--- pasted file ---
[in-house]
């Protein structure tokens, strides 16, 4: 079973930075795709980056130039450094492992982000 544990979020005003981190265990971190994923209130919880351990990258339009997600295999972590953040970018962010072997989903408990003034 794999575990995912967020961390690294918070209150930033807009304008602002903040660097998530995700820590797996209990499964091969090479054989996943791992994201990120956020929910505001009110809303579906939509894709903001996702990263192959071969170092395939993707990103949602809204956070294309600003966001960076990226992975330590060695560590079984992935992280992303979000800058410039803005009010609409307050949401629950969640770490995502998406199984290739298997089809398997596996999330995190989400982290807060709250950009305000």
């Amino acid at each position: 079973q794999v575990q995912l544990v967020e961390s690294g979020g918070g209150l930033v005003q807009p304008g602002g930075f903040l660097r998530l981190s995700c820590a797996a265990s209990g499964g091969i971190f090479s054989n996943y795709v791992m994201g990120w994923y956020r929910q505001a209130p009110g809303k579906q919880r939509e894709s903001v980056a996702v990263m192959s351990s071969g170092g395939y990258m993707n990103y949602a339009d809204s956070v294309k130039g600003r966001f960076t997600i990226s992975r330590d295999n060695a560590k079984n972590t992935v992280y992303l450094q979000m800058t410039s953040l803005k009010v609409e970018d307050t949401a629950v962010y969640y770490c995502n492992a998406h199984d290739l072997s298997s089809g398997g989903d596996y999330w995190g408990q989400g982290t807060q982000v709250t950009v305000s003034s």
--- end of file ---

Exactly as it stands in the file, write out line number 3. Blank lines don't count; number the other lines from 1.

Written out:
């Amino acid at each position: 079973q794999v575990q995912l544990v967020e961390s690294g979020g918070g209150l930033v005003q807009p304008g602002g930075f903040l660097r998530l981190s995700c820590a797996a265990s209990g499964g091969i971190f090479s054989n996943y795709v791992m994201g990120w994923y956020r929910q505001a209130p009110g809303k579906q919880r939509e894709s903001v980056a996702v990263m192959s351990s071969g170092g395939y990258m993707n990103y949602a339009d809204s956070v294309k130039g600003r966001f960076t997600i990226s992975r330590d295999n060695a560590k079984n972590t992935v992280y992303l450094q979000m800058t410039s953040l803005k009010v609409e970018d307050t949401a629950v962010y969640y770490c995502n492992a998406h199984d290739l072997s298997s089809g398997g989903d596996y999330w995190g408990q989400g982290t807060q982000v709250t950009v305000s003034s």